Lake Wilderness Park in Maple Valley needs renovations, relies on state funding
By TJ MARTINELL
Covington Reporter Reporter
May 19, 2011 · Updated 12:52 PM
The master plan to renovate and expand the Lake Wilderness Park hangs on the final verdict of the state legislature’s budget, which may or may not allocate enough funds to continue forward.
“It’s all about funding,” said Greg Brown, Maple Valley Parks and Recreation director.
In the meantime, issues with the existing park are being felt by those who use Patrick’s Field, which is currently flooded due to the heavy rainfall.
Built in 2001, the city acquired the park in 2003, but has been having problems with it due to Jenkin’s Creek, which runs directly next to it. The field and creek are at the same level, which causes the excess water to drain into the field.
At the moment, there are puddles of water in the infield, while the outfield is peppered with mud.
According to Brown, the field is unusable approximately six to seven months out of the year because of the lack of drainage.
“Every year it just depends on how much rainfall we get, as well as the snowfall,” he said.
He added that the record level of precipitation hasn’t helped.
This has been especially difficult for the Maple Valley co-ed softball league. Patrick’s Field is the only baseball field in the corporate limits of the city, so they are forced to go to other cities to have their games or practices.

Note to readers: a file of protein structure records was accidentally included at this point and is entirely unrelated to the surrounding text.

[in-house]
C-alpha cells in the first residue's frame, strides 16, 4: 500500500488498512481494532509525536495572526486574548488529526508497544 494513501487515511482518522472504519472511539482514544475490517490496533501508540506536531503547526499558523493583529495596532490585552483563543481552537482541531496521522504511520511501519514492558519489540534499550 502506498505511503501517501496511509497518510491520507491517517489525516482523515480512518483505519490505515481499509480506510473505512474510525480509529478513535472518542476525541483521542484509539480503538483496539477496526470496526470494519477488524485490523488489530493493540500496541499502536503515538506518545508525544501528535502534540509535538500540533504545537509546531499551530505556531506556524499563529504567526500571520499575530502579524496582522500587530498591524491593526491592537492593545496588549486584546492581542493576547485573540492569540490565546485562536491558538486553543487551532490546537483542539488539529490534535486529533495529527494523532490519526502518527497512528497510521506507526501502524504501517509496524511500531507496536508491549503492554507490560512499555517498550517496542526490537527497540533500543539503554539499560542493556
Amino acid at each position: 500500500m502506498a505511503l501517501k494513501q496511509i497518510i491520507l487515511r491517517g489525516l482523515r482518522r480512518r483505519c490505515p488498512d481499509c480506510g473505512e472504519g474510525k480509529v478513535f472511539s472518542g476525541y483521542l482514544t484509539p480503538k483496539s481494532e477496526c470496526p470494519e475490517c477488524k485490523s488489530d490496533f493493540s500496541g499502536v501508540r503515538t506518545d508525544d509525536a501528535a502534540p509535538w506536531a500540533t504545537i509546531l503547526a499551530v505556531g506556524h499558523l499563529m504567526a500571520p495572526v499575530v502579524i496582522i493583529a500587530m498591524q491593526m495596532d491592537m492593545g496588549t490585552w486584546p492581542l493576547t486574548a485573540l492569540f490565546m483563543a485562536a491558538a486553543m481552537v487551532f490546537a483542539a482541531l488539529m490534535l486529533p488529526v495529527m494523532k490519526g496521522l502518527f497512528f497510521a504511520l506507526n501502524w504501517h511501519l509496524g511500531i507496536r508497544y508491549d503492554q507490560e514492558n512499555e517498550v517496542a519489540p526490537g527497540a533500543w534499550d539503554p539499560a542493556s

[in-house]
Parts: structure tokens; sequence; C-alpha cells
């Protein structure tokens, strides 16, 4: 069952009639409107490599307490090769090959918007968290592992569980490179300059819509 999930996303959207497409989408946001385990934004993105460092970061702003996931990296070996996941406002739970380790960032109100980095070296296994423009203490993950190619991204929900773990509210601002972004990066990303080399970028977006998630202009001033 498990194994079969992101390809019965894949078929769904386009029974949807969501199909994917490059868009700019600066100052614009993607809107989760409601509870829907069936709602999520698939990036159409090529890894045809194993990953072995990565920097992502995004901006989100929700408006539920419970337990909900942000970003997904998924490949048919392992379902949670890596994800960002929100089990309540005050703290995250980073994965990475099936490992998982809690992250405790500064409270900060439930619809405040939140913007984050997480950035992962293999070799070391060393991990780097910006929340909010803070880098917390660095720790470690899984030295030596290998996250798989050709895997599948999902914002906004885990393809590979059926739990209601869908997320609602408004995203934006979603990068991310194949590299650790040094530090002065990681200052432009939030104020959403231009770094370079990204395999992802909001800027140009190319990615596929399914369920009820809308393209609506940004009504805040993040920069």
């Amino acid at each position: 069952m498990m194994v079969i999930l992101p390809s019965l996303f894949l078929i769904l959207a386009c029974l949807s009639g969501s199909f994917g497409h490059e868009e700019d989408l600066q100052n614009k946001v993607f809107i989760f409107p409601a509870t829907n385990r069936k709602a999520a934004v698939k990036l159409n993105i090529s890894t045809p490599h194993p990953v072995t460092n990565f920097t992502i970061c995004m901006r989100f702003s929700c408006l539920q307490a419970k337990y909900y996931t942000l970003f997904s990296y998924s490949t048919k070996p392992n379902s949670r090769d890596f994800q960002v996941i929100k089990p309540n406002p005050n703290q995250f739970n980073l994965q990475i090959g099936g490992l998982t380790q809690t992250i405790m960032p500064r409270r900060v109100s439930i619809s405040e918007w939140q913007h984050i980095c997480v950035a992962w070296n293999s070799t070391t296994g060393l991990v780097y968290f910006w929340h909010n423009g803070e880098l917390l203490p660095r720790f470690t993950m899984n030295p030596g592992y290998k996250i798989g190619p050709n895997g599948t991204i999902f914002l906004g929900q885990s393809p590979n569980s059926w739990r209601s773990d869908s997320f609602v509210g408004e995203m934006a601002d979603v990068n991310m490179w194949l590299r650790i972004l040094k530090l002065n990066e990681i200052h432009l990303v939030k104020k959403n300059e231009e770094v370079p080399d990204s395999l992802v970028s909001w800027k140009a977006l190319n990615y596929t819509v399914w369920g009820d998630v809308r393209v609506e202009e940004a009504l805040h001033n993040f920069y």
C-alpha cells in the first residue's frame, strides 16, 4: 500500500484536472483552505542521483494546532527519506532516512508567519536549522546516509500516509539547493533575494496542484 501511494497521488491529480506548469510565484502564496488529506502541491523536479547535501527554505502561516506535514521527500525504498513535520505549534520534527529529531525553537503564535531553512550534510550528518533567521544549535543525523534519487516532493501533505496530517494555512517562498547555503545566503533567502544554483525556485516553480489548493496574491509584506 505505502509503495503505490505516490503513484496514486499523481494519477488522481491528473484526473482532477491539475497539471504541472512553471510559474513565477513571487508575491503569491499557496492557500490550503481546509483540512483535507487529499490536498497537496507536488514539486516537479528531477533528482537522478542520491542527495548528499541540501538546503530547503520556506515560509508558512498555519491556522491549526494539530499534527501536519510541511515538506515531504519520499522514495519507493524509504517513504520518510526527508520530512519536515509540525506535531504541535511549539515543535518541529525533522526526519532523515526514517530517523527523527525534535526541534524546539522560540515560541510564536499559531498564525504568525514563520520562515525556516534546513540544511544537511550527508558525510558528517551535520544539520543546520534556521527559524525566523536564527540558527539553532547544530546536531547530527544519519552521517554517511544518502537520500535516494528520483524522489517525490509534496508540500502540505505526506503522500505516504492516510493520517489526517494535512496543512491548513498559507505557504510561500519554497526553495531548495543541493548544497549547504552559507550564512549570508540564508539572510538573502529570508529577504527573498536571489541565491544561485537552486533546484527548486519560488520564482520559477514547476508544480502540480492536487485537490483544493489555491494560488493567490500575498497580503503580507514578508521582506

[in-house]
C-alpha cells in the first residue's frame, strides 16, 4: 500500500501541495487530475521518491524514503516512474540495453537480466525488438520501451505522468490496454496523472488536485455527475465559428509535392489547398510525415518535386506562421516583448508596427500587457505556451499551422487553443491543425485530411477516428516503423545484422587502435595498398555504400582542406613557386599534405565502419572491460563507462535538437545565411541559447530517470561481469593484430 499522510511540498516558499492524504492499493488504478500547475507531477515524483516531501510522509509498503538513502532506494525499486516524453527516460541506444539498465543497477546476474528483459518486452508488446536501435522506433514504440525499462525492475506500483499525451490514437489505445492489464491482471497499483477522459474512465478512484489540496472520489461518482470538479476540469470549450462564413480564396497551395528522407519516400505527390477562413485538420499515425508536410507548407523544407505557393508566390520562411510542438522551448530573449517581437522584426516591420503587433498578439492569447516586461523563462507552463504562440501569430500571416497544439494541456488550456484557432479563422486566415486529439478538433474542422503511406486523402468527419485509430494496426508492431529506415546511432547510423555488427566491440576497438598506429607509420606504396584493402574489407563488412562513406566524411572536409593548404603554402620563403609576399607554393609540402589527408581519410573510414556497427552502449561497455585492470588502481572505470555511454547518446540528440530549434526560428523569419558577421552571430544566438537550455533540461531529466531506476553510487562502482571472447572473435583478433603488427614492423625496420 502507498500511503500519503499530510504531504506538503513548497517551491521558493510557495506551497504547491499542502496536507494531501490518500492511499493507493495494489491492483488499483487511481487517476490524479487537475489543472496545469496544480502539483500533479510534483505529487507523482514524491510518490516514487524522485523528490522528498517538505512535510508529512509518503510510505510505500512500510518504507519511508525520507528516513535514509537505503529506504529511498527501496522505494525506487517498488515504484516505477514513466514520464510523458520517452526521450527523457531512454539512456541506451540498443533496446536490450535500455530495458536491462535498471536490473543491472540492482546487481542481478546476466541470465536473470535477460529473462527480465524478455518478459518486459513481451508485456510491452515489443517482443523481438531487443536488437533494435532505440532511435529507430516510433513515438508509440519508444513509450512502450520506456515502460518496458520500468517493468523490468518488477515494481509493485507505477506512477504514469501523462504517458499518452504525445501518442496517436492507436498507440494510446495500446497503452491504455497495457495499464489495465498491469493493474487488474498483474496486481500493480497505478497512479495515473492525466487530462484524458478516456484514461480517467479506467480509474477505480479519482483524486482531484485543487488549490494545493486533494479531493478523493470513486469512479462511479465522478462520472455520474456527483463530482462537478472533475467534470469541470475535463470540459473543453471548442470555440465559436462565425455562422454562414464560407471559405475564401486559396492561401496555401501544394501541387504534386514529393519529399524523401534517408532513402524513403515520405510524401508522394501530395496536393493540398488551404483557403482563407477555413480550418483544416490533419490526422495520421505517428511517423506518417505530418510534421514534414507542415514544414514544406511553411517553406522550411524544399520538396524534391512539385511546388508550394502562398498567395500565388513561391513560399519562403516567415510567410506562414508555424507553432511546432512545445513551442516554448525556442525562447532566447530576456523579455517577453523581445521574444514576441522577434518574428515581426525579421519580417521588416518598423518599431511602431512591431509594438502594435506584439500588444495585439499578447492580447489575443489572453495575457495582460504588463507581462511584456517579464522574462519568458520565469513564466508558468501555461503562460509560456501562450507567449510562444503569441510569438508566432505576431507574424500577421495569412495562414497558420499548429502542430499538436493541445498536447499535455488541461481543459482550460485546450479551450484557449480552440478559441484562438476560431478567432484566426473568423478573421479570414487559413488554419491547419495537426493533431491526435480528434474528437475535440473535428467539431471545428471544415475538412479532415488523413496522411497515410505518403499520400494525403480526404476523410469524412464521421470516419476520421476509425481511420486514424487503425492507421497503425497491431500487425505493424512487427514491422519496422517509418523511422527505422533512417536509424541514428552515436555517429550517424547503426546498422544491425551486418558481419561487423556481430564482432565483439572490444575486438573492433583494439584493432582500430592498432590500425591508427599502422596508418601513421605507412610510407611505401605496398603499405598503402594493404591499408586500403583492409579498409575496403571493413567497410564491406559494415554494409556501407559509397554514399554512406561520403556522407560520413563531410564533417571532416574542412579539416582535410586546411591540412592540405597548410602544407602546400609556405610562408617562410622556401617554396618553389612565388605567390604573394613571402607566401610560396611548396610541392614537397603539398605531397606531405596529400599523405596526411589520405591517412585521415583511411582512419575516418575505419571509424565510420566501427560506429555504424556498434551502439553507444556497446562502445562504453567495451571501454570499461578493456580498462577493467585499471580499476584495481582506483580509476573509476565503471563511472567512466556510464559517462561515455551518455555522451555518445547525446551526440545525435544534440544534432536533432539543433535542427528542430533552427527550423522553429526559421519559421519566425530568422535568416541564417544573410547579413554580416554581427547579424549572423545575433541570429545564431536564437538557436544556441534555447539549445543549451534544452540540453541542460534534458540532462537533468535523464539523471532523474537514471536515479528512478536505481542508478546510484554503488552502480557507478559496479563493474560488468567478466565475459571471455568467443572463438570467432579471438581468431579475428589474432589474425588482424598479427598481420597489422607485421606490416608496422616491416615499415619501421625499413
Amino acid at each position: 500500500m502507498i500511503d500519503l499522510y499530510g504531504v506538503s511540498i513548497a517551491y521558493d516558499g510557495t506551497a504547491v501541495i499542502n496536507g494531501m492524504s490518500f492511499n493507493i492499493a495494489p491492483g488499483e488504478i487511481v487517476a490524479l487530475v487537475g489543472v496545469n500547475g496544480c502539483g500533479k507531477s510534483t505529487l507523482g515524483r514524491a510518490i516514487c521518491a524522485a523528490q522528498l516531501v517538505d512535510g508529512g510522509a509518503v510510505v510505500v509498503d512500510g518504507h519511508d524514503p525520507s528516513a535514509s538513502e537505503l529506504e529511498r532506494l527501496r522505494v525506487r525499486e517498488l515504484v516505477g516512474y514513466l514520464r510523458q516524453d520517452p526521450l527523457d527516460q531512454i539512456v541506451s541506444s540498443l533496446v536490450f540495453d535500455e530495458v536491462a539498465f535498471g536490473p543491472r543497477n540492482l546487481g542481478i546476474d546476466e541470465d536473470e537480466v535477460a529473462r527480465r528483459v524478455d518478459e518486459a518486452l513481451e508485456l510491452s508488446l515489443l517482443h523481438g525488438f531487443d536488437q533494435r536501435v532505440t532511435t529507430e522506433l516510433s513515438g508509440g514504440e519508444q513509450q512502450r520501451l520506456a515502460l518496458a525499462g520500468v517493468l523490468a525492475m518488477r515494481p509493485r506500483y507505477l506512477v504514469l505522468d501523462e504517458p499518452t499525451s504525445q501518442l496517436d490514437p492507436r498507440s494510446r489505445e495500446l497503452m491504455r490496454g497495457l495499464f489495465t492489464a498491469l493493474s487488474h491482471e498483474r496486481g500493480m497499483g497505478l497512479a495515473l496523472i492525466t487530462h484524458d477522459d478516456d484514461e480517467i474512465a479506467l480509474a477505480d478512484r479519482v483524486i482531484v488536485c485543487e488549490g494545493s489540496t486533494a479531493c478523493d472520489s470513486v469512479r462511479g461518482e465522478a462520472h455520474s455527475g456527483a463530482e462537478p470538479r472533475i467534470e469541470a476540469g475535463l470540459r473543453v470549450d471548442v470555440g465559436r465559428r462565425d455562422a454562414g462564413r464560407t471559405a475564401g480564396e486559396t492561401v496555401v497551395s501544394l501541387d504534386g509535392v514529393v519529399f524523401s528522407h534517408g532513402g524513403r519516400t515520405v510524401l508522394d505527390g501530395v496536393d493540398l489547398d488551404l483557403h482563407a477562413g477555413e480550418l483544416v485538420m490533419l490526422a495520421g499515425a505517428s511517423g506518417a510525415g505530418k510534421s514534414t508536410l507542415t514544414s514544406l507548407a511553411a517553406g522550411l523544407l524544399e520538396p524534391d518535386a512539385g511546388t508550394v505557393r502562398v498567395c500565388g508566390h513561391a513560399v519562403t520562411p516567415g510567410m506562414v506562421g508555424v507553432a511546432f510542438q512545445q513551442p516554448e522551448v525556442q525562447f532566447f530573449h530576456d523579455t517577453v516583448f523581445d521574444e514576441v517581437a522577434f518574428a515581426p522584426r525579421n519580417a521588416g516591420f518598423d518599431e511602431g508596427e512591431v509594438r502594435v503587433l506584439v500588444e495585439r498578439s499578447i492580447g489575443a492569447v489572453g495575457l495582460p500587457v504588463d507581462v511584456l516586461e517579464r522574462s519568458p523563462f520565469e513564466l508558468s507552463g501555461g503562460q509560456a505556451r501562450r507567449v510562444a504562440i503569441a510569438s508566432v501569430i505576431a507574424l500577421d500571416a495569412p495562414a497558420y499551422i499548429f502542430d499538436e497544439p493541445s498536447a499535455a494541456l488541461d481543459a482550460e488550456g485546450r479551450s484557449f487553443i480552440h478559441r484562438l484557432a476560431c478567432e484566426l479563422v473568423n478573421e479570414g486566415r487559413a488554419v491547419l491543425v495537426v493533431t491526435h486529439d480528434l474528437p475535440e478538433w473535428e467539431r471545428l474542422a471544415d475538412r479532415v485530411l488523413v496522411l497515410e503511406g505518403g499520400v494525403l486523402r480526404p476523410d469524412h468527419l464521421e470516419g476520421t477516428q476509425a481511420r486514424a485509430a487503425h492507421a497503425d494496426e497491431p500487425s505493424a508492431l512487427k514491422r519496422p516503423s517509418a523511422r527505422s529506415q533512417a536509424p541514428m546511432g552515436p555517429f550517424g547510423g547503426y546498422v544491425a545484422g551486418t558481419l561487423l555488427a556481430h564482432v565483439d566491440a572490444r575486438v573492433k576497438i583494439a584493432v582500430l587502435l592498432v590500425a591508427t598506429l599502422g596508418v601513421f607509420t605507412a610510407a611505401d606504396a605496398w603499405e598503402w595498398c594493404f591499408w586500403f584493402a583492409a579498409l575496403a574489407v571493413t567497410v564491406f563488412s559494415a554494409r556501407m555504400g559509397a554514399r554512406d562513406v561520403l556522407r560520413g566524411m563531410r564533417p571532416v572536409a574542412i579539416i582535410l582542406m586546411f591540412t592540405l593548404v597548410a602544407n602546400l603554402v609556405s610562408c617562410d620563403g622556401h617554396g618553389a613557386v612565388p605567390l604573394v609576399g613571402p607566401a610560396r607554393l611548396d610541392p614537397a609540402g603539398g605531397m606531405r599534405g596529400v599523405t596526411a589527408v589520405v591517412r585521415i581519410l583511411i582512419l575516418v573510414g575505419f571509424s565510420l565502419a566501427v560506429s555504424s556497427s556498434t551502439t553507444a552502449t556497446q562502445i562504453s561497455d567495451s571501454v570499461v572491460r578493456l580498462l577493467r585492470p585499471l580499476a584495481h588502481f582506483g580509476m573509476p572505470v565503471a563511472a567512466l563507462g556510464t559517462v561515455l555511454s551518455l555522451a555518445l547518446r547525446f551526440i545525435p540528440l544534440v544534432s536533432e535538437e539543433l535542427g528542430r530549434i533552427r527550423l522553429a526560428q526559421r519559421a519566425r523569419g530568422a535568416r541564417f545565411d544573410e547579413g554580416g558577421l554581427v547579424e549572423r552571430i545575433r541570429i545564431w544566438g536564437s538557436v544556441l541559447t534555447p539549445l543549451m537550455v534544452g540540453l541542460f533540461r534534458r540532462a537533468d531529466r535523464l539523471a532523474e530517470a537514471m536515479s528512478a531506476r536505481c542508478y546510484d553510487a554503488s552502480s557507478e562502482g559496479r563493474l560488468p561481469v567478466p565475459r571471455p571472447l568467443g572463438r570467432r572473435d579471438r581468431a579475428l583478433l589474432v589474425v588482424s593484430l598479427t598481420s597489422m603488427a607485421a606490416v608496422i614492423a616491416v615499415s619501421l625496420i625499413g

Mark Ratcliffe, recreation manager for Maple Valley, says that unless the weather improves, the season will be delayed and possibly postponed.
“It’s always an issue during the spring,” he said. “Ever since we started the league in 2004. But this is probably one of the worsts years we’ve had.”
Ratcliffe stated that he has already looked into using fields in King County parks, the Tahoma School District, and Ravensdale, but all of them have been completely booked, and Lake Francis Park suffers from the same flooding as Patrick’s Field.
At the recent Pitch n’ Run event held at Patrick’s Field, the kids were unable to use the infield entirely and had to play in the outfield.
Raticliffe stated that people are even beginning to use other parts of the park to play softball.
Generally, the 15-team softball league likes to begin practicing in March or April. If they are unable to use it they have to drive into Covington or other cities to practice.
The teams are scheduled to play on it through August, but the uncertainty of the weather makes it impossible to tell whether or not that will actually be the case.
Raticliffe explained that the league might be forced to start in September, but without any lights it would add more problems for the adults, who play at night.
As part of the master-plan, the field would be filled with dirt to raise the elevation. The predicament, however, comes from the infrastructure on the field. The backstop, the concrete, the bleachers and even the irrigation system in the outfield would have to be pulled out and completely rebuilt, a process that is both costly and beyond what the city can afford to at this time.
“You’re going to have to wipe and everything and start over,” Brown said. “We can’t do a really lot about (the flooding) unless we raise it, and its an expensive scenario.”
The master plan is estimated to cost $20 million.
Brown warned, however, that the estimate is based on figures several years old. Depending on the economic situation, those costs could go up or down, though typically the costs go up.
“If the economy rebounds...if it (the phase) happens in 2025, who knows what the costs will be?” he asked.Contact Covington Reporter Reporter TJ Martinell at email@example.com or 425-432-1209 ext. 5052.